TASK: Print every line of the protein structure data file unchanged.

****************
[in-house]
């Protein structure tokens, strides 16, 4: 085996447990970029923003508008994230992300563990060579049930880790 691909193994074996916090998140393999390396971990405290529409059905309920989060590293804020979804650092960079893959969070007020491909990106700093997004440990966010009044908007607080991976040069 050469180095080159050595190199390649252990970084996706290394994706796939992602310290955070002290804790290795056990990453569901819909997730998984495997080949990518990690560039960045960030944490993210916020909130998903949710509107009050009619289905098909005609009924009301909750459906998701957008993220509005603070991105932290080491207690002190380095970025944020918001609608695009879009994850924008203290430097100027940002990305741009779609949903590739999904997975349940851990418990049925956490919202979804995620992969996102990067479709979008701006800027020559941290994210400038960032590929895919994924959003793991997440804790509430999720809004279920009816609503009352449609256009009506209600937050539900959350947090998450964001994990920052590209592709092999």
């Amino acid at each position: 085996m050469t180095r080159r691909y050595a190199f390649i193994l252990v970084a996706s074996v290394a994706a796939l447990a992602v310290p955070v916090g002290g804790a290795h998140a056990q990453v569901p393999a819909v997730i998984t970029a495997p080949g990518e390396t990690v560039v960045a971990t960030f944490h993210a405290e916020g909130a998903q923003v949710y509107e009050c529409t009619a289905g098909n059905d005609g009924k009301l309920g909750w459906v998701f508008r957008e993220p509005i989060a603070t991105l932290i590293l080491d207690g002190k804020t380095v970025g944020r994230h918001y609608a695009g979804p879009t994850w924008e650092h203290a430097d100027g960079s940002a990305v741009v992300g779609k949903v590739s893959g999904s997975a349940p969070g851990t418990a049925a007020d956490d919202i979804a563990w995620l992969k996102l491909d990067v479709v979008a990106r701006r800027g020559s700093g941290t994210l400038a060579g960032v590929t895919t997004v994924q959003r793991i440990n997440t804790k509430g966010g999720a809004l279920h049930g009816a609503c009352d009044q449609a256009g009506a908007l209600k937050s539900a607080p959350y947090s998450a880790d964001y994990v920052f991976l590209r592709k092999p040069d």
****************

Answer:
[in-house]
């Protein structure tokens, strides 16, 4: 085996447990970029923003508008994230992300563990060579049930880790 691909193994074996916090998140393999390396971990405290529409059905309920989060590293804020979804650092960079893959969070007020491909990106700093997004440990966010009044908007607080991976040069 050469180095080159050595190199390649252990970084996706290394994706796939992602310290955070002290804790290795056990990453569901819909997730998984495997080949990518990690560039960045960030944490993210916020909130998903949710509107009050009619289905098909005609009924009301909750459906998701957008993220509005603070991105932290080491207690002190380095970025944020918001609608695009879009994850924008203290430097100027940002990305741009779609949903590739999904997975349940851990418990049925956490919202979804995620992969996102990067479709979008701006800027020559941290994210400038960032590929895919994924959003793991997440804790509430999720809004279920009816609503009352449609256009009506209600937050539900959350947090998450964001994990920052590209592709092999």
């Amino acid at each position: 085996m050469t180095r080159r691909y050595a190199f390649i193994l252990v970084a996706s074996v290394a994706a796939l447990a992602v310290p955070v916090g002290g804790a290795h998140a056990q990453v569901p393999a819909v997730i998984t970029a495997p080949g990518e390396t990690v560039v960045a971990t960030f944490h993210a405290e916020g909130a998903q923003v949710y509107e009050c529409t009619a289905g098909n059905d005609g009924k009301l309920g909750w459906v998701f508008r957008e993220p509005i989060a603070t991105l932290i590293l080491d207690g002190k804020t380095v970025g944020r994230h918001y609608a695009g979804p879009t994850w924008e650092h203290a430097d100027g960079s940002a990305v741009v992300g779609k949903v590739s893959g999904s997975a349940p969070g851990t418990a049925a007020d956490d919202i979804a563990w995620l992969k996102l491909d990067v479709v979008a990106r701006r800027g020559s700093g941290t994210l400038a060579g960032v590929t895919t997004v994924q959003r793991i440990n997440t804790k509430g966010g999720a809004l279920h049930g009816a609503c009352d009044q449609a256009g009506a908007l209600k937050s539900a607080p959350y947090s998450a880790d964001y994990v920052f991976l590209r592709k092999p040069d």